You’ve heard it before.
No lead is safe in Wrigley Field. Or in Fenway Park; at the Indianapolis Speedway; sitting at a blackjack table in Las Vegas; or in an American Presidential election.
Where have you heard this? On television, of course. Maybe on radio, too. Somewhere, sometime, some broadcaster has told you, “It ain’t over ‘till it’s over.” No lead is safe in Wrigley Field… because, when the score is 8-0 after six innings, a lot of viewers will turn to something else if they are not being urgently reminded, “It ain’t over ‘till it’s over.” The announcers don’t really believe the team ahead 8-0 is going to lose. What they do believe is the TV station’s ratings will suffer if the audience goes elsewhere and it’s their job to keep those viewers tuned in. After all, what about the sponsors who’ve bought time in the seventh, eighth and ninth innings? “Hey, folks, we’ll be right back, after these messages. And don’t forget: No lead is safe in this stadium!”
In the broadcasting of political campaigns, the same principle applies: keep the audience tuned in! And what is the time honored favorite device used by TV producers to accomplish this “prime objective?” The Four C’s: Controversy. Conflict. Crisis. Chaos. These are the erotic figments of a TV producer’s wet dream.
It is the nature of media coverage to start with the assumption that “their perspective” automatically becomes “your perspective.” It is essential to their presentation that the viewer believe what they see and hear – and believe it to be the truth.
The real truth is, there is no such thing as broadcast journalism. That term is every bit as much an oxymoron as the phony “catastrophe titles” routinely used by all television networks as labels for just about any story they televise. As with all oxymoron’s, broadcast journalism, expert commentator, noted observer, respected historian, elder statesman and all the other nonsensical titles given to the same old, endless line of TV Talking Heads, it's self-contradictory. Some might go so far as to say the coverage of politics on TV amounts to hyperbole and trope. Whoever did say that might be right, except it’s really much worse. Broadcast journalism, including the so-called serious coverage of this Presidential election, is actually an outright lie. You think that’s too strong, too harsh a judgment?
Have lies become so ordinary in our daily public discourse that we now overlook them, excuse them, pretend they are not what they are, accept them as “acceptable?” What exactly is a lie?
LIE: “A false statement deliberately presented as the truth.”
Think hard about that. The key words are; “…deliberately presented…” Well, what do you know? Isn’t that the very essence of broadcasting, of television, of radio? Of course it is. Broadcast journalism, including the commentary that is the blood and guts of it, is just that… it’s “deliberately presented.” It doesn’t happen by itself. It’s all planned, setup, written out, even rehearsed. You don’t think they just turn on the camera and start talking, do you?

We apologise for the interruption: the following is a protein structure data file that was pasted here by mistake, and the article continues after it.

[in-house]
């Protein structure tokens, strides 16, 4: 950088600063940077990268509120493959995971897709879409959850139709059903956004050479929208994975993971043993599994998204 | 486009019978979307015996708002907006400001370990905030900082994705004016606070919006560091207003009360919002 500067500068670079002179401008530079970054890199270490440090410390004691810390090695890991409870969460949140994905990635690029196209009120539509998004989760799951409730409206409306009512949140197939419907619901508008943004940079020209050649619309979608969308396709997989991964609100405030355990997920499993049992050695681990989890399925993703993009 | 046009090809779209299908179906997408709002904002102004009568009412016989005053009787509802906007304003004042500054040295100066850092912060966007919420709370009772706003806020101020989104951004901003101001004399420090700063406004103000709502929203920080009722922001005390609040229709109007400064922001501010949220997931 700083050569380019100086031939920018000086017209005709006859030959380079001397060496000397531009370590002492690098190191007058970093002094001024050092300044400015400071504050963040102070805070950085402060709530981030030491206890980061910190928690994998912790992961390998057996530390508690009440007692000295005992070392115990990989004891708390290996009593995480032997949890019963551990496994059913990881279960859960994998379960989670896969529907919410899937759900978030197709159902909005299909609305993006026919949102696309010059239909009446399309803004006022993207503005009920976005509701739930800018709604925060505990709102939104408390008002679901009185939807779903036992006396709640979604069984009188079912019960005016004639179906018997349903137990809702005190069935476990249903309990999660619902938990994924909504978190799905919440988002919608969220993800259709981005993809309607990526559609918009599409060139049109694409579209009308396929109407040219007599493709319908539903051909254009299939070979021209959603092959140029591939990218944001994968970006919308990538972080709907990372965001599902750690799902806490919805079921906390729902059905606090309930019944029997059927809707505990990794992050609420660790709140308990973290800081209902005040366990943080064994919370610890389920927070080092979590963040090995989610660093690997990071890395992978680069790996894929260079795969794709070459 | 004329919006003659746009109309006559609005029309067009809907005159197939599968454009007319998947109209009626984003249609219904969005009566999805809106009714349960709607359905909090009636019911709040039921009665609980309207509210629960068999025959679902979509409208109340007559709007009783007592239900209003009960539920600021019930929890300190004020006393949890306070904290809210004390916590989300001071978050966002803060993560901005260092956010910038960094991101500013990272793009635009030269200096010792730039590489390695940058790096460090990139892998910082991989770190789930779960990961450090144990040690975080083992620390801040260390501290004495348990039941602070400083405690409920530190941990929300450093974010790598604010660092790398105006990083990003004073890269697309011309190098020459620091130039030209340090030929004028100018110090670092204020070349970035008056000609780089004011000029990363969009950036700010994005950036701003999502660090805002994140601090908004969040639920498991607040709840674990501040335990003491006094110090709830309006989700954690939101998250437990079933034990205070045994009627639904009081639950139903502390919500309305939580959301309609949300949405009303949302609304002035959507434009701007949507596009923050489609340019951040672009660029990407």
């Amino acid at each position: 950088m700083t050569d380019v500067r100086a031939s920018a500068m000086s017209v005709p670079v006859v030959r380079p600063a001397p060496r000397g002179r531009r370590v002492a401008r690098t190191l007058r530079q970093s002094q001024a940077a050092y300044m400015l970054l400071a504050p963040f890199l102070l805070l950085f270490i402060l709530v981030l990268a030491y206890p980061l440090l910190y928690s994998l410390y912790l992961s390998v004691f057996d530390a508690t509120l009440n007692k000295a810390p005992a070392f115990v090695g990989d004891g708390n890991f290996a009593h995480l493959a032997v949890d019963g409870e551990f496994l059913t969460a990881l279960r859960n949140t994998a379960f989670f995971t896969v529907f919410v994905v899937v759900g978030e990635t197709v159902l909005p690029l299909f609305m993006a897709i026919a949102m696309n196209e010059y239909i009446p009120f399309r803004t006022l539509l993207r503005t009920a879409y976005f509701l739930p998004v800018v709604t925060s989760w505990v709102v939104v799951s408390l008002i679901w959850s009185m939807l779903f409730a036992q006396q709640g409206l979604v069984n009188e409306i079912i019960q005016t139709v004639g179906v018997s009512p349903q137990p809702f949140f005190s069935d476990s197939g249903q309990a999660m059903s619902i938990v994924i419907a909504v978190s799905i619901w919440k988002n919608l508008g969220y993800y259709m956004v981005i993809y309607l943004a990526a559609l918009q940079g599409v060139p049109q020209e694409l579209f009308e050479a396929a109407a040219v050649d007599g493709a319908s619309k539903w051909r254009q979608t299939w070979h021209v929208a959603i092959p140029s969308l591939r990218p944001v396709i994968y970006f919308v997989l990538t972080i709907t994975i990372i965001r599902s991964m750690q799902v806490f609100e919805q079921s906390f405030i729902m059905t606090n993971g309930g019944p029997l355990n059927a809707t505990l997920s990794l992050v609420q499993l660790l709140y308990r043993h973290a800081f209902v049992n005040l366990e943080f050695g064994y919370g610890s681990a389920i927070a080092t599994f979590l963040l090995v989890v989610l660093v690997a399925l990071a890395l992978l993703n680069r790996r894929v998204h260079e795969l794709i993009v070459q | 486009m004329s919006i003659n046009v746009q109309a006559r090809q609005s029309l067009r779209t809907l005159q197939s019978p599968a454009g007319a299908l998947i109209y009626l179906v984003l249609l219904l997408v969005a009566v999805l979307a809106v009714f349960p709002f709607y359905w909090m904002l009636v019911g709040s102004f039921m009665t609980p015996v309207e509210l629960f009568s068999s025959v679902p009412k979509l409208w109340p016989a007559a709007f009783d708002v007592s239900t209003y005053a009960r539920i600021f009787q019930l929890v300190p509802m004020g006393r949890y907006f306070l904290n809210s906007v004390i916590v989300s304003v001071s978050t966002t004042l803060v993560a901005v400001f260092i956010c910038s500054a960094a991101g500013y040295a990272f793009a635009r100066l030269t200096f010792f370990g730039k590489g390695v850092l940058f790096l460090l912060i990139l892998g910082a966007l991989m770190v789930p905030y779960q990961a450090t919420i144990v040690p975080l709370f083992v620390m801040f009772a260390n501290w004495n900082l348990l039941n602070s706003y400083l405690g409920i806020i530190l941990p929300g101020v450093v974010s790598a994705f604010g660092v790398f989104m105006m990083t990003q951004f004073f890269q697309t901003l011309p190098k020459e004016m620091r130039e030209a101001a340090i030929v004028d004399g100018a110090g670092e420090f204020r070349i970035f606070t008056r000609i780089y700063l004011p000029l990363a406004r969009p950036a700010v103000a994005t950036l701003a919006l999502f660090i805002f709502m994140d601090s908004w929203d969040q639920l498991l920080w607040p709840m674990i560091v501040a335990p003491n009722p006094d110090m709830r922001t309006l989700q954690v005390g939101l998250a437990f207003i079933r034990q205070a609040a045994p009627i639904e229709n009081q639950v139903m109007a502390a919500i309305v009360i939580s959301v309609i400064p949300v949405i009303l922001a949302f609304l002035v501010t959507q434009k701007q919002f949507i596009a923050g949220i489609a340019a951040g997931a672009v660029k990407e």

So, let’s look again at the upcoming election and ask the following question:
“What if this election is not close; what if the outcome seems certain; will anyone on TV ever say that?”
Looking back should give us some insight on this. What happened on TV during the primaries?
By now, any rational observer must conclude that after Barack Obama ran off a dozen or more victories in a row – most of them in states like Nebraska, Idaho, Alaska, Utah, North Dakota and other places he was never given a chance to win – after that string of impressive wins, it was practically impossible for Hillary Clinton to come back and win enough delegates to capture the nomination. It never mattered how well she might do in places like Ohio, Pennsylvania, Texas, West Virginia… or any other state yet to vote. The rules of the Democratic Party were such that the manner of delegate selection dictated that Obama was the obvious victor way back in February and March. Yet, for 5 months – nearly a half-year of TV time – the broadcast journalists kept up the “Battle Between Hillary And Obama.” The “new threat” of a Hillary Clinton comeback was a nightly affair on all the TV channels devoted to covering the election. For five months, Hillary’s already moribund hopes, her dead-in-the-water campaign, was reported as both alive and well, together with millions of dollars in TV product advertising on MSNBC, CNN and FOX NEWS. They “deliberately presented” coverage of a campaign that was actually already decided, as if it was not. Well, of course they did – they are commercial television networks carrying millions and millions of dollars in product advertising. They have programming needs everyday, every week, every month. It never stops – not for them. “And remember, folks, no lead is safe in this election!”
The Democratic Primary was treated like a Cub’s baseball game in Chicago’s Wrigley Field. “It ain’t over ‘till it’s over!” That was the unremitting refrain from TV. Was it an oxymoron? An example of hyperbole? A trope? Well, maybe it was all those – but, most of all, it was a lie. It was something false, deliberately presented as the truth.
Watch out! The same thing is happening now. There are still eight weeks to go – “It ain’t over ‘till it’s over!” Except it is. It’s already over. Here’s what you won’t hear on TV because any Talking Head dumb enough to say it won’t be seen again anytime soon: John McCain has as much chance to win this election as Hillary Clinton had to win the Democratic nomination.